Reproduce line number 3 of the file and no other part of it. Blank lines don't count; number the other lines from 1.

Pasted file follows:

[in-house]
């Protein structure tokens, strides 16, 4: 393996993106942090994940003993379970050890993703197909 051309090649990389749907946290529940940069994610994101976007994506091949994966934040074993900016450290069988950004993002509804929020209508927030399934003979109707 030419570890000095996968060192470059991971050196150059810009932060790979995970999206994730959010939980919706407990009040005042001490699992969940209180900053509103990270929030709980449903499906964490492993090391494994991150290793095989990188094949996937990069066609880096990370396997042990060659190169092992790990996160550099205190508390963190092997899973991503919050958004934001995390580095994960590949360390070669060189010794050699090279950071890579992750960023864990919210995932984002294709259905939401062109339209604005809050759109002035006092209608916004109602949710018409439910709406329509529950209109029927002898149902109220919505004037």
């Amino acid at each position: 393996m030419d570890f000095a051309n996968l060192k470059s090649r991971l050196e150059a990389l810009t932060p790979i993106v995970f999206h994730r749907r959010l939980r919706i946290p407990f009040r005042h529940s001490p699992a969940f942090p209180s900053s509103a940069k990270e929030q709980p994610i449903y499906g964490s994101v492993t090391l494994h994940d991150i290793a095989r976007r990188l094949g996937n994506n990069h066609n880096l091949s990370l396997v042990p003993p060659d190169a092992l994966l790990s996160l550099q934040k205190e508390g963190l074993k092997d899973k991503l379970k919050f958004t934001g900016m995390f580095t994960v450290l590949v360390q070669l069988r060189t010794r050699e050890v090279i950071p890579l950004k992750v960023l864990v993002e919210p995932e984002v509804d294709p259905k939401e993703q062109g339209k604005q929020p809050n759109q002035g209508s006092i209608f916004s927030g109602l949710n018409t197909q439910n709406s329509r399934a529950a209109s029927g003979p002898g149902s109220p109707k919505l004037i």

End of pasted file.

């Amino acid at each position: 393996m030419d570890f000095a051309n996968l060192k470059s090649r991971l050196e150059a990389l810009t932060p790979i993106v995970f999206h994730r749907r959010l939980r919706i946290p407990f009040r005042h529940s001490p699992a969940f942090p209180s900053s509103a940069k990270e929030q709980p994610i449903y499906g964490s994101v492993t090391l494994h994940d991150i290793a095989r976007r990188l094949g996937n994506n990069h066609n880096l091949s990370l396997v042990p003993p060659d190169a092992l994966l790990s996160l550099q934040k205190e508390g963190l074993k092997d899973k991503l379970k919050f958004t934001g900016m995390f580095t994960v450290l590949v360390q070669l069988r060189t010794r050699e050890v090279i950071p890579l950004k992750v960023l864990v993002e919210p995932e984002v509804d294709p259905k939401e993703q062109g339209k604005q929020p809050n759109q002035g209508s006092i209608f916004s927030g109602l949710n018409t197909q439910n709406s329509r399934a529950a209109s029927g003979p002898g149902s109220p109707k919505l004037i």